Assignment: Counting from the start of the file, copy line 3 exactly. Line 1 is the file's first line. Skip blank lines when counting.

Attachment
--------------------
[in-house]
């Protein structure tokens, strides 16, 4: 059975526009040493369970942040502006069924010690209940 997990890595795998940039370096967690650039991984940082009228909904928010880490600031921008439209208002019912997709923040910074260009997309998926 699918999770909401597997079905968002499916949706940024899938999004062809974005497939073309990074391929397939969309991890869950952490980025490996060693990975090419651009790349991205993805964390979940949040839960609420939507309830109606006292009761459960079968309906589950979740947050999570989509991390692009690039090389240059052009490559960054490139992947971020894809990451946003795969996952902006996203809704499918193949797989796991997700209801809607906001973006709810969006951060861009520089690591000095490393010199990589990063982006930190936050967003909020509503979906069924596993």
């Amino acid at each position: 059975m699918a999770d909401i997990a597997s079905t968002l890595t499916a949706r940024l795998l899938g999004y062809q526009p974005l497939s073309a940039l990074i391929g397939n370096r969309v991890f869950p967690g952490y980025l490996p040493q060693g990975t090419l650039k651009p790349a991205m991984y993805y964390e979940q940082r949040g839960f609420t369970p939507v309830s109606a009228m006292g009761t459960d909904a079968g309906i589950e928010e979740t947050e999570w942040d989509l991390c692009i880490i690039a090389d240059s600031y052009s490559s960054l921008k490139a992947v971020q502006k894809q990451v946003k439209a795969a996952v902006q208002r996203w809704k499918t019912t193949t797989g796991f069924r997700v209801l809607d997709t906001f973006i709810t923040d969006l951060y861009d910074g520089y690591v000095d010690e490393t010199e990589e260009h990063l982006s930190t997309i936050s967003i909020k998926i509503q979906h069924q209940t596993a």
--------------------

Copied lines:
């Amino acid at each position: 059975m699918a999770d909401i997990a597997s079905t968002l890595t499916a949706r940024l795998l899938g999004y062809q526009p974005l497939s073309a940039l990074i391929g397939n370096r969309v991890f869950p967690g952490y980025l490996p040493q060693g990975t090419l650039k651009p790349a991205m991984y993805y964390e979940q940082r949040g839960f609420t369970p939507v309830s109606a009228m006292g009761t459960d909904a079968g309906i589950e928010e979740t947050e999570w942040d989509l991390c692009i880490i690039a090389d240059s600031y052009s490559s960054l921008k490139a992947v971020q502006k894809q990451v946003k439209a795969a996952v902006q208002r996203w809704k499918t019912t193949t797989g796991f069924r997700v209801l809607d997709t906001f973006i709810t923040d969006l951060y861009d910074g520089y690591v000095d010690e490393t010199e990589e260009h990063l982006s930190t997309i936050s967003i909020k998926i509503q979906h069924q209940t596993a």